Ethics in Practice: Guilty or Not Guilty Is the Question! Case for Next 3 Weeks
How did you do with this case over the holidays (ran 18 December thru 4 January)? Analysis is now posted below! And be sure to check back for a new case on Monday, 8 January.
Have you joined the conversation yet and told us which answer you think is correct and why?
Enjoy this week’s ethics case for the next 3 weeks (originally published on 18 December)! Analysis will be posted 5 January. Be sure to join and then follow the conversation. Happy Holidays and Peaceful New Year to all!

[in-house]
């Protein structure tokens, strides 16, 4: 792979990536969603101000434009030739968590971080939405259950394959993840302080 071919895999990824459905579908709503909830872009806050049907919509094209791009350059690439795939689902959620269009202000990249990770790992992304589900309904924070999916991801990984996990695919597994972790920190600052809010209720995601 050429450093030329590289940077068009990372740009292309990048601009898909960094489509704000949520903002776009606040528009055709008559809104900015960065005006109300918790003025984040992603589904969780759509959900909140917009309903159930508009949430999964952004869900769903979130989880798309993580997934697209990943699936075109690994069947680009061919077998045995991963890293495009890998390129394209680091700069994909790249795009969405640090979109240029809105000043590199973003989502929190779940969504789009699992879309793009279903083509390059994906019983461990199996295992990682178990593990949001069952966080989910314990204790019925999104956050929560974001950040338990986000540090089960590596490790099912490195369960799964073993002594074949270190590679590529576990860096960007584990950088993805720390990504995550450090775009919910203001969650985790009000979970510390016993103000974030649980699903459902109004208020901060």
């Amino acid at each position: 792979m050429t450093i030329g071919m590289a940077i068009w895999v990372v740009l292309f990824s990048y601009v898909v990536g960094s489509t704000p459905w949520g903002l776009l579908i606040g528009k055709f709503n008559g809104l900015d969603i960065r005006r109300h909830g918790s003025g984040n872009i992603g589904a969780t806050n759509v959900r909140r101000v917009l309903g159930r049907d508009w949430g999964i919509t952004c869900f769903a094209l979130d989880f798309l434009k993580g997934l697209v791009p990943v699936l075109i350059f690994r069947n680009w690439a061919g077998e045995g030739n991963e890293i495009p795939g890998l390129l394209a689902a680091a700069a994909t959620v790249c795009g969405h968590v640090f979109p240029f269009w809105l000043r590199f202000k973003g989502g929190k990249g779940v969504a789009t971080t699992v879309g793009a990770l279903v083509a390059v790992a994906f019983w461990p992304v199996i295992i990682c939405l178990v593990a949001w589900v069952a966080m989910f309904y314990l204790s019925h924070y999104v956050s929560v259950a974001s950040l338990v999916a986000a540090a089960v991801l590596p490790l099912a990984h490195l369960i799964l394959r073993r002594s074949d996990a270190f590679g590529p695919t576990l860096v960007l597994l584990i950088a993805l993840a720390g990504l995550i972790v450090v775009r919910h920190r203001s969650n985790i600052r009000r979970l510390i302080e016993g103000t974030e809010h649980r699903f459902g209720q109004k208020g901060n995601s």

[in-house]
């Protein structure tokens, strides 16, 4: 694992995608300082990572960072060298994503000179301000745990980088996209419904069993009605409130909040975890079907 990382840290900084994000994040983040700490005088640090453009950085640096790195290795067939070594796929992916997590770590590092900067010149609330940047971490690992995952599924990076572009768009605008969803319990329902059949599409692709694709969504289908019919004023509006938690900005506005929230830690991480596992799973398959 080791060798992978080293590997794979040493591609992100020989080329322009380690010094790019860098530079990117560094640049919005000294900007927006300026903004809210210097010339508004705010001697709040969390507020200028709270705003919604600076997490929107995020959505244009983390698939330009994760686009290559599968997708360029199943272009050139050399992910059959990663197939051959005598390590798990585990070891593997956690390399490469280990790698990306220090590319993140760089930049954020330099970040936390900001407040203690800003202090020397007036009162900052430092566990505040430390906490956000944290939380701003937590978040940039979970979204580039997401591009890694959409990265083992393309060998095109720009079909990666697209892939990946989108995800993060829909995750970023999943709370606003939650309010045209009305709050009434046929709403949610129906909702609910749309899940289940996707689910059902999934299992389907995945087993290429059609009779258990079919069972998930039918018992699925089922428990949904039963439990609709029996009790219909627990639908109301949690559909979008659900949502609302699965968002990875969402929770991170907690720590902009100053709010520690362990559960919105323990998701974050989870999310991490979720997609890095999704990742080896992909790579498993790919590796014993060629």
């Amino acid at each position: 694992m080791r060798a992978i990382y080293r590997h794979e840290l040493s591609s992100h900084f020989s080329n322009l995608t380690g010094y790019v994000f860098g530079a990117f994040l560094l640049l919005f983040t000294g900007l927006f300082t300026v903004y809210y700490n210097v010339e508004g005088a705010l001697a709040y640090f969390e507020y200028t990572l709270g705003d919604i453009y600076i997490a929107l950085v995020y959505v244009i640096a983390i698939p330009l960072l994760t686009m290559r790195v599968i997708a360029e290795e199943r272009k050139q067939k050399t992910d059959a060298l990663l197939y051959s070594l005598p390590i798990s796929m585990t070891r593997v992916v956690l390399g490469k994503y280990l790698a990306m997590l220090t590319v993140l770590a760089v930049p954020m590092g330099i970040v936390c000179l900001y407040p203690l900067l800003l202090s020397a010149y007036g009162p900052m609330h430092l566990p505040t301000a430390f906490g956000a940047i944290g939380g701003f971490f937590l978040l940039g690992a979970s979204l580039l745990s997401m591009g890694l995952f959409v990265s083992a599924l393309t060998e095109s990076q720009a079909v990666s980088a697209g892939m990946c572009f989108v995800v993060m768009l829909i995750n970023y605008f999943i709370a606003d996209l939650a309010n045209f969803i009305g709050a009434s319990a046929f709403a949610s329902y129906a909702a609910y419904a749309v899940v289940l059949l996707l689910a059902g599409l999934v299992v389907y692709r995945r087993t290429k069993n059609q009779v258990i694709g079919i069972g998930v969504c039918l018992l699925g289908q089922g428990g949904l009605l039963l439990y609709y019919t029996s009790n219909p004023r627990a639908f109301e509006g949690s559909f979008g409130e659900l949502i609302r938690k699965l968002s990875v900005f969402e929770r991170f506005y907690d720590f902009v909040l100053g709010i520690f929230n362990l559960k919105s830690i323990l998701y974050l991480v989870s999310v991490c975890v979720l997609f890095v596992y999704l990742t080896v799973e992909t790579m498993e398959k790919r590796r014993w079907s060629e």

Sunset Financial Services is a broker/dealer that has historically sold mutual funds and insurance products to individual investors. In 2011, the firm began selling private placements to clients as well. Norma Desmond, vice president of Sunset, is responsible for conducting due diligence on the private placements and placing them on an approved list that Sunset investment advisers can view on the firm’s internal website. Desmond relies on third-party due diligence reports to assess the viability and appropriateness of the private placements for Sunset’s clients. Tom Gillis is one of Sunset’s investment advisers that reviews the internal list of approved private placements and sells several of these investments to his clients. Gillis does not create any sales materials for these private placements but instead relies on sponsor-created sales materials to give to his clients. Has Desmond or Gillis engaged in any misconduct? Join the conversation and tell us what you believe is the correct answer and use the Ethical Decision-Making Framework to help explain your choice.